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Greenpeace outlines activities planned for Bermuda visit

Crew on board the Arctic Sunrise in the Pacific Ocean between Galápagos and Ecuador in February (Photograph courtesy of Greenpeace)

Bermuda is to be used as a launch pad to call for the creation of an ocean sanctuary on the Sargasso Sea next month.

Representatives from the environmental pressure group Greenpeace will meet government officials, the Sargasso Sea Commission and other groups to examine ways in which the unique ecosystem can be protected.

One activist said it was vital for Bermudians to take the lead in the creation of an ocean sanctuary.

The move comes after the United Nations last September opened for ratification the Global Ocean Treaty, which provided a tool to create sanctuaries on the high seas — the international waters that make up more than 60 per cent of the world’s ocean.

Part of the Sargasso Sea falls within Bermudian waters, but most of it lies in the high seas and is not protected. The Sargasso Sea has been earmarked as a priority area to be guarded under the treaty.

Noelle Young, a Youth Climate Summit host who is also involved in the Bermuda Ocean Prosperity Programme, is a consultant for Greenpeace and will advise the team during its visit.

Ms Young said: “My goal is to foster intergenerational, co-operative dialogue focused on sustainable environmental stewardship and the preservation of our island and its culture for future generations.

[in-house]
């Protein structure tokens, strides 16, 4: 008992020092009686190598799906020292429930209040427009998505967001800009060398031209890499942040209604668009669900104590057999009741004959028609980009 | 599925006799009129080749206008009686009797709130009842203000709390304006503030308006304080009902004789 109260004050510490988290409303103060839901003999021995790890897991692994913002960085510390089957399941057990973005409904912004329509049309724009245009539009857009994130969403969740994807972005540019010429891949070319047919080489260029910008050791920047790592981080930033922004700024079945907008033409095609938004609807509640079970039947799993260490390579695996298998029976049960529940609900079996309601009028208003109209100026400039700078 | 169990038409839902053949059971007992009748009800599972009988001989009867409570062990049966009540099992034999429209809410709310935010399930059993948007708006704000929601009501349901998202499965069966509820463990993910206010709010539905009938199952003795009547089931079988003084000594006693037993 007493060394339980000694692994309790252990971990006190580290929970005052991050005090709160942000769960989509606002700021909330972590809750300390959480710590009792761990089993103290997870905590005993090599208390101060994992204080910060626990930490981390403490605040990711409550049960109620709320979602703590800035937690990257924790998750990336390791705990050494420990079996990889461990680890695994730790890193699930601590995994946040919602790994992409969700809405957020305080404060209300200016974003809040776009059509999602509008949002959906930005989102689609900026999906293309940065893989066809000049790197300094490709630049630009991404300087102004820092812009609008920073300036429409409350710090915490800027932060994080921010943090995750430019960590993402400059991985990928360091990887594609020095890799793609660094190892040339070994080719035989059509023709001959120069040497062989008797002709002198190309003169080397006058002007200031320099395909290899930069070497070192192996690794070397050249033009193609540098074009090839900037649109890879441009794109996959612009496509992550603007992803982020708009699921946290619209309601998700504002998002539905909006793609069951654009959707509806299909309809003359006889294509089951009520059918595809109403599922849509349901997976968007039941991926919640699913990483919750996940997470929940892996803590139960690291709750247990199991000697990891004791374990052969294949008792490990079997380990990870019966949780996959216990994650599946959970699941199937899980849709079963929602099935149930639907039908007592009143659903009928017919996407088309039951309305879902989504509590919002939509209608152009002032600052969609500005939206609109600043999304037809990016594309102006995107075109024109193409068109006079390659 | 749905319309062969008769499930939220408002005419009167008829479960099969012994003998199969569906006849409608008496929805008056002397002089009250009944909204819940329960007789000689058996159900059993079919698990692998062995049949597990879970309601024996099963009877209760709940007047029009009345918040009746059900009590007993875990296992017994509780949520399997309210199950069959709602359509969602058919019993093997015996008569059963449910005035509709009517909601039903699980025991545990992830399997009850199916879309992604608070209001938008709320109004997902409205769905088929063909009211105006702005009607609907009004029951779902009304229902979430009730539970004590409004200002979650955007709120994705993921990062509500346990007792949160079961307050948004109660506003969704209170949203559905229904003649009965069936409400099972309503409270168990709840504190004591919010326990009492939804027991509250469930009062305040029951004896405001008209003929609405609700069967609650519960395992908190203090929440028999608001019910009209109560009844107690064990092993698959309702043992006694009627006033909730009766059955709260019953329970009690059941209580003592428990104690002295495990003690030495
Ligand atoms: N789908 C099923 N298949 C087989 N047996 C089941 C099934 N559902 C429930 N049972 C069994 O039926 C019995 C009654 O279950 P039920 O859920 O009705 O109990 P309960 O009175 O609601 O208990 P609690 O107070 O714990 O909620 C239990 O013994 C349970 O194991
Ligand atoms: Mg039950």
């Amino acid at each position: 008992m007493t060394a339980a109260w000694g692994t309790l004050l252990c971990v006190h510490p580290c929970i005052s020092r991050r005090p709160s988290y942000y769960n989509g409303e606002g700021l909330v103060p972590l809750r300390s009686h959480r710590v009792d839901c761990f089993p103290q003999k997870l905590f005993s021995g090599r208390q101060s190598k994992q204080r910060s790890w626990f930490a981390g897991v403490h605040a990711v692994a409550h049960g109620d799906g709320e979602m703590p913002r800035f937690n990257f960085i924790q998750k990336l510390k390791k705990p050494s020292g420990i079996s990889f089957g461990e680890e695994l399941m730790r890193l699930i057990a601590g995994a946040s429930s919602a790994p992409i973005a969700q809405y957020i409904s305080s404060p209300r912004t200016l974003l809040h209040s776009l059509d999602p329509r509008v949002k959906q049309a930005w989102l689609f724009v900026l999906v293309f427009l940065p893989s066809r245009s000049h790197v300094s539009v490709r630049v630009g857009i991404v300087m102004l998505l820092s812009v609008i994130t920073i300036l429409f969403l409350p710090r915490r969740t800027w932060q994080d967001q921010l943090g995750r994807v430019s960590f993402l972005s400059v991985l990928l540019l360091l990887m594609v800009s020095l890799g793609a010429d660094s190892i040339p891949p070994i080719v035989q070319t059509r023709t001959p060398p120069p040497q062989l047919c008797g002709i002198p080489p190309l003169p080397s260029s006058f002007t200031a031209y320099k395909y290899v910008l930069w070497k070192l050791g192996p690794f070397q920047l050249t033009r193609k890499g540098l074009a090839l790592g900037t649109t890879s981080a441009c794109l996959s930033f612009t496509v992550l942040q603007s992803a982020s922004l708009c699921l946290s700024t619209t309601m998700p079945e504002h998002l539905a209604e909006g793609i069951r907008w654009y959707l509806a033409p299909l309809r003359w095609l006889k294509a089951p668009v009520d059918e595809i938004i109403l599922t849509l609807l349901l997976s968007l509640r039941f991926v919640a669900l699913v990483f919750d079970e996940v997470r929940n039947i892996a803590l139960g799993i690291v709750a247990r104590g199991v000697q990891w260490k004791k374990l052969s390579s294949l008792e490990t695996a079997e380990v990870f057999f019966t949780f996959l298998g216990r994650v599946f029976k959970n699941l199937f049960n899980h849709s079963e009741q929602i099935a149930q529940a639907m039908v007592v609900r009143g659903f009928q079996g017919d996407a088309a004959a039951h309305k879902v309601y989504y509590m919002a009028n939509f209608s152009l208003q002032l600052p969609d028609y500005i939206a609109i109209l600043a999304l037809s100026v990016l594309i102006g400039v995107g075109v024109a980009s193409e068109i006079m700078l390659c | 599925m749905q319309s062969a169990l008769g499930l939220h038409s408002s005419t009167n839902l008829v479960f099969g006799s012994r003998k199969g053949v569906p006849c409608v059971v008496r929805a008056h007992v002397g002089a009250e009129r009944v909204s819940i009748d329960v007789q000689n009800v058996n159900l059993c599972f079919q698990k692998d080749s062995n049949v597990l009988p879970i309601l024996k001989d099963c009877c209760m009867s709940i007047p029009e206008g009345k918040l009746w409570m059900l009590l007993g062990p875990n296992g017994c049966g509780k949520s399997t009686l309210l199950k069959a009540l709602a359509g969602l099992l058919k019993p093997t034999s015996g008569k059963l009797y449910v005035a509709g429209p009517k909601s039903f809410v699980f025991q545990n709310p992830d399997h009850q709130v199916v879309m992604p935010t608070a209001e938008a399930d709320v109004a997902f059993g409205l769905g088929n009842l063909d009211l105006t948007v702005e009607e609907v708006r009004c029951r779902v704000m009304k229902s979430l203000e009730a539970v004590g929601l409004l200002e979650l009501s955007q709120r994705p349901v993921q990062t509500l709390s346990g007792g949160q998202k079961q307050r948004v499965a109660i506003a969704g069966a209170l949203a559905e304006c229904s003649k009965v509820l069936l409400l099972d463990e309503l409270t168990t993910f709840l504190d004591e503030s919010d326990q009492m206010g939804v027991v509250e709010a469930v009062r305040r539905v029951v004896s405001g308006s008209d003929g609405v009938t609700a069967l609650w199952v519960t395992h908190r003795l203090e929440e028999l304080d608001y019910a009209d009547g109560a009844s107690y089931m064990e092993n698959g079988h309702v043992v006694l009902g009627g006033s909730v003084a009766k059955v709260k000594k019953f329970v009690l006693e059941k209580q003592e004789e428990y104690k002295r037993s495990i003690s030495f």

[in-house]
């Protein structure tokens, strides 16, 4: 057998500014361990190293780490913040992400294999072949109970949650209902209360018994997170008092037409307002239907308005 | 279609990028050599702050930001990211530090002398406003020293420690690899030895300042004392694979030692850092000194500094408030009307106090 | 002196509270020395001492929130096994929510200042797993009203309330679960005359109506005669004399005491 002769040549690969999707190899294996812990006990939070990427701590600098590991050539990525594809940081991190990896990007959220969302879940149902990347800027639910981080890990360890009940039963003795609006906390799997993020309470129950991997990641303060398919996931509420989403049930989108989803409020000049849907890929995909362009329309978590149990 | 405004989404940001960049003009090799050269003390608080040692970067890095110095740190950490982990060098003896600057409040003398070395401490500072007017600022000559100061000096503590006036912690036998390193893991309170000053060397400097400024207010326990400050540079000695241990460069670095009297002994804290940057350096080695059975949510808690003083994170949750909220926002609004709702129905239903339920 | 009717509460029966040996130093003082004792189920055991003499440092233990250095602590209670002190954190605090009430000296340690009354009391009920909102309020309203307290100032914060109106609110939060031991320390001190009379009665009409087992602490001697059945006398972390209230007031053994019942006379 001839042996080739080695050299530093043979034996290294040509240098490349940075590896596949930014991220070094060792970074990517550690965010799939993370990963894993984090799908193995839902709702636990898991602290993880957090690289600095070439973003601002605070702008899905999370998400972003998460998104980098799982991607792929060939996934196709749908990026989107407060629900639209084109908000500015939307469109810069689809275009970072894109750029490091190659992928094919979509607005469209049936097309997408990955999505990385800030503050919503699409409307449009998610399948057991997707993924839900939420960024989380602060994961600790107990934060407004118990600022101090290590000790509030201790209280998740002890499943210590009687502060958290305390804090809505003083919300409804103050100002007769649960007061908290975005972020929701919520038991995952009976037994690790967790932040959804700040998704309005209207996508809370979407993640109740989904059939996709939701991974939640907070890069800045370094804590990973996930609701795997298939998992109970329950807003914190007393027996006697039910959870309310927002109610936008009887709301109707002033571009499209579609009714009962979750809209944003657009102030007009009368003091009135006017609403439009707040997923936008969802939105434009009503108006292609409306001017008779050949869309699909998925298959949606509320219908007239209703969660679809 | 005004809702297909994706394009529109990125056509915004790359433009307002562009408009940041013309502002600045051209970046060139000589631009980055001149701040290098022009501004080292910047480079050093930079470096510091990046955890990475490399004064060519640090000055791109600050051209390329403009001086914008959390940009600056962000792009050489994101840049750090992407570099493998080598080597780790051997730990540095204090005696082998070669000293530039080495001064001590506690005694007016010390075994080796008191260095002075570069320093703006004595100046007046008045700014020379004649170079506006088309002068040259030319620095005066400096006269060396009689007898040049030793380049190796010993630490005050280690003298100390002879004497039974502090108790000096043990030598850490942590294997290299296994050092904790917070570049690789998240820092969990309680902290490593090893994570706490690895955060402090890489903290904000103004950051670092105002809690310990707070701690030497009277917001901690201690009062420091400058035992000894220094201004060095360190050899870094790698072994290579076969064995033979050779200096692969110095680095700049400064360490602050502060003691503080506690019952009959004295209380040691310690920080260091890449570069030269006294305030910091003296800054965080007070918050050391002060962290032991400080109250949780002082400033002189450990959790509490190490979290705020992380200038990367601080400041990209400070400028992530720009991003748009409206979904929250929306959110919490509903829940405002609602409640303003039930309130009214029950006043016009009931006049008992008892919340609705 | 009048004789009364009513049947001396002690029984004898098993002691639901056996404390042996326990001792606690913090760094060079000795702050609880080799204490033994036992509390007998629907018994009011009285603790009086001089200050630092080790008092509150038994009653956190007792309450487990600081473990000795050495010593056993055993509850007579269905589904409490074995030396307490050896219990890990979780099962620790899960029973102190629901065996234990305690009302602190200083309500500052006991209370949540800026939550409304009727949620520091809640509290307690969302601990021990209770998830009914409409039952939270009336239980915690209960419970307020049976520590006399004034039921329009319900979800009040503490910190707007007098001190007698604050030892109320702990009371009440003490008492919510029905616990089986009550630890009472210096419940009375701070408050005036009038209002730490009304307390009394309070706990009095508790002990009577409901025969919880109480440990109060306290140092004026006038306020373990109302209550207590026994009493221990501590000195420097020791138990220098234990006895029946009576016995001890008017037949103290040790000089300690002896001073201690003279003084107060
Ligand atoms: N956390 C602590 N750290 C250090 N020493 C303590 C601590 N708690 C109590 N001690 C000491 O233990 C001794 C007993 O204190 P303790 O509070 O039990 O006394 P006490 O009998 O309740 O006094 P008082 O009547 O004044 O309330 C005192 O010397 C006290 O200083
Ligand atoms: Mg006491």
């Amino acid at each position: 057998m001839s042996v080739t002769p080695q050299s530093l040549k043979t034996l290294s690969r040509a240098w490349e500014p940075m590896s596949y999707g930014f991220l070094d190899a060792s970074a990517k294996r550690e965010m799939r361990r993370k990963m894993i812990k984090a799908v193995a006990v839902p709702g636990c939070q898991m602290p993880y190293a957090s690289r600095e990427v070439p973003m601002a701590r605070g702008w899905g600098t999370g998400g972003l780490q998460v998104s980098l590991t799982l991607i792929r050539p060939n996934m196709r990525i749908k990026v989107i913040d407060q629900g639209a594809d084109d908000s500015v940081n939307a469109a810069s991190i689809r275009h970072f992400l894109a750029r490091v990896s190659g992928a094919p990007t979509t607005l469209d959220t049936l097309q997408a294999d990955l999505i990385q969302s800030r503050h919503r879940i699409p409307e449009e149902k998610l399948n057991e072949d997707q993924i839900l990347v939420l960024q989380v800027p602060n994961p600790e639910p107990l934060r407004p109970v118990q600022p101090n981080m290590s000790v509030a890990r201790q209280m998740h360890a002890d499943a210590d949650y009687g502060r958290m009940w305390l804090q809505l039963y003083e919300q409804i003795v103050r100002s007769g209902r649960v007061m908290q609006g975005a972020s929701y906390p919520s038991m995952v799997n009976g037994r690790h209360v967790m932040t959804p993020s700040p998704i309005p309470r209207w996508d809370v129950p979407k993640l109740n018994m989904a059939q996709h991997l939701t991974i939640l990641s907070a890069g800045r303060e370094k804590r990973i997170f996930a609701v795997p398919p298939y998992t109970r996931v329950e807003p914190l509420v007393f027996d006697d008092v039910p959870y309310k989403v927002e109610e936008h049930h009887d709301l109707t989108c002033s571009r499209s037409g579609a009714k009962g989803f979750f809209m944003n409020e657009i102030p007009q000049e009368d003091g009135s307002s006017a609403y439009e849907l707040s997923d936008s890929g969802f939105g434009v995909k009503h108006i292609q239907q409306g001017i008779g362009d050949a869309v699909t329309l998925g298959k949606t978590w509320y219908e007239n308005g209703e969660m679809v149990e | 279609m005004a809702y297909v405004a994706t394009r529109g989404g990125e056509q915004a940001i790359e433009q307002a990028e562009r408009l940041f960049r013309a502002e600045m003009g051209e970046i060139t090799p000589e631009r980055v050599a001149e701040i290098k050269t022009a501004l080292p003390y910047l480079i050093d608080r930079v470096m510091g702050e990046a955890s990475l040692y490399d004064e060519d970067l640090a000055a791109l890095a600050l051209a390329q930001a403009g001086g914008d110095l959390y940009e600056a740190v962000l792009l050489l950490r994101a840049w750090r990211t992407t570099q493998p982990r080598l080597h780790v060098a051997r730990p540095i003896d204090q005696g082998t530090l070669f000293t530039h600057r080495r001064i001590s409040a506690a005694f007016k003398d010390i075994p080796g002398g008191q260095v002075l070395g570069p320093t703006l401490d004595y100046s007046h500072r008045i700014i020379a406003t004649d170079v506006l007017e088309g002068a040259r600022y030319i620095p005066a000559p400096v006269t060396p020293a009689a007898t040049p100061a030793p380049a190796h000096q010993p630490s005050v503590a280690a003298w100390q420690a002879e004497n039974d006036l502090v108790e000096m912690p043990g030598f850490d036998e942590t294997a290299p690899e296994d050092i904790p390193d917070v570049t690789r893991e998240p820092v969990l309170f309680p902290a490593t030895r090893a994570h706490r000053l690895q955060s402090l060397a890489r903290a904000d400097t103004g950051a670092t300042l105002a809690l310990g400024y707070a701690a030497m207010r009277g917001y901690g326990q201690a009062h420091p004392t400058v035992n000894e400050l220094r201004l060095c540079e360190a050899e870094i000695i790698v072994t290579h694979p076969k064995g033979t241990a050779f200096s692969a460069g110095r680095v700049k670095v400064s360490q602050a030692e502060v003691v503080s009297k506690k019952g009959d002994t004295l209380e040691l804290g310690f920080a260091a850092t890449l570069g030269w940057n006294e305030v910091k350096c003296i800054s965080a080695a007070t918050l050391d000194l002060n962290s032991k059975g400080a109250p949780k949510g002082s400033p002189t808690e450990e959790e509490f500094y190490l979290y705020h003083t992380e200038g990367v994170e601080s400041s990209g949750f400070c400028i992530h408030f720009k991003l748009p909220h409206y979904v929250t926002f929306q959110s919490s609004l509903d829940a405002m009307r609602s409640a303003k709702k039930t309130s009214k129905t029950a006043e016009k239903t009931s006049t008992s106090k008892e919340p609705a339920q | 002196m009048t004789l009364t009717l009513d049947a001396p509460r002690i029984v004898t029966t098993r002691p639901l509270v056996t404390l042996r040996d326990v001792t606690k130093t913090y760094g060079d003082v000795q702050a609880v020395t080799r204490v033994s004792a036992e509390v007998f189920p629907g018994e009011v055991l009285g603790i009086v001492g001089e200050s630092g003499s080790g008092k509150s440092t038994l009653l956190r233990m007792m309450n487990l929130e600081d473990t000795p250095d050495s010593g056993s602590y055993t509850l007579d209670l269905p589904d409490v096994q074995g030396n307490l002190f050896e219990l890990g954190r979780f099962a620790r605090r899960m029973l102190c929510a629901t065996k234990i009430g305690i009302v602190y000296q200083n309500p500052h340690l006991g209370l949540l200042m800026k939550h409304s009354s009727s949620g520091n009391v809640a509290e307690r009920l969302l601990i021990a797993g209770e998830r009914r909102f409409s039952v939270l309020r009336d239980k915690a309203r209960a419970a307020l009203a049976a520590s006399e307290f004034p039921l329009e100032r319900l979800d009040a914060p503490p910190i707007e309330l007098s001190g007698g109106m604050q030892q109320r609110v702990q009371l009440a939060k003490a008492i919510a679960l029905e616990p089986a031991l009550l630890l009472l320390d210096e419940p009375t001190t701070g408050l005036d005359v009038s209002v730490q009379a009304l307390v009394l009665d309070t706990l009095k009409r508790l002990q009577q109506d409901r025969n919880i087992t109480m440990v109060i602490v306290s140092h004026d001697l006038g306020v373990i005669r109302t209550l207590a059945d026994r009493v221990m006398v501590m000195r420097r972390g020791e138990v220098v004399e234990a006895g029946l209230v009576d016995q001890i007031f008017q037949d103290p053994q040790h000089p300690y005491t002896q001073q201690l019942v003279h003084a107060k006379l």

“Greenpeace's focus is on the international waters that surround us but are beyond Bermuda's control.

“This is precisely why I feel it's crucial for Bermudians to lead in designing an ocean sanctuary in the Sargasso Sea.”

Briony Venn, a senior oceans campaigner for Greenpeace UK, said: “The Sargasso Sea contains a golden floating rainforest of Sargassum seaweed that supports a plethora of iconic but highly threatened species, including Bermuda’s national bird, the cahow.

“Sadly, it also faces many threats — from industrial fishing by international fleets to plastic pollution and climate change.

“We’re super excited to be spending two weeks in Bermuda joining forces with the community, scientists and leaders in calling for better protection.”

Greenpeace scientists will also carry out research and experiments while on the island. The organisation’s ship Arctic Sunrise will be based in Hamilton from May 5 until May 21.

It will make several forays into the Sargasso Sea outside Bermuda’s national waters to conduct scientific research and to document wildlife.

The Greenpeace team also hopes to meet and speak with Bermudians at a series of events to gather feedback and raise awareness of marine conservation.

Bermudian students will be invited on board the Arctic Sunrise on May 7, when they can learn about marine-conservation efforts.

A clean-up of Nonsuch Island in partnership with Keep Bermuda Beautiful is planned for May 11, and on May 18 the Arctic Sunrise will be open to the public, providing a glimpse of life on board one of Greenpeace’s iconic ships.

Bermudian ornithologists Erich Hetzel and Paul Watson will join the Arctic Sunrise to conduct a seabird survey on its transit into Bermuda from the Bahamas.

Greenpeace last visited Bermuda in 2019 with its ship Esperanza as part of a pole-to-pole expedition highlighting threats to the ocean.

On that trip, scientists studied the impact of plastics and microplastics on marine life in the Sargasso and the importance that drifting Sargassum seaweed has for the development of juvenile sea turtles.

They found concentrations of microplastics that were higher than those found in the Great Pacific Garbage Patch.

UPDATE: this article has been updated to include more information about Ms Young’s roles

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Published April 05, 2024 at 7:01 am (Updated April 08, 2024 at 8:13 pm)

Greenpeace outlines activities planned for Bermuda visit

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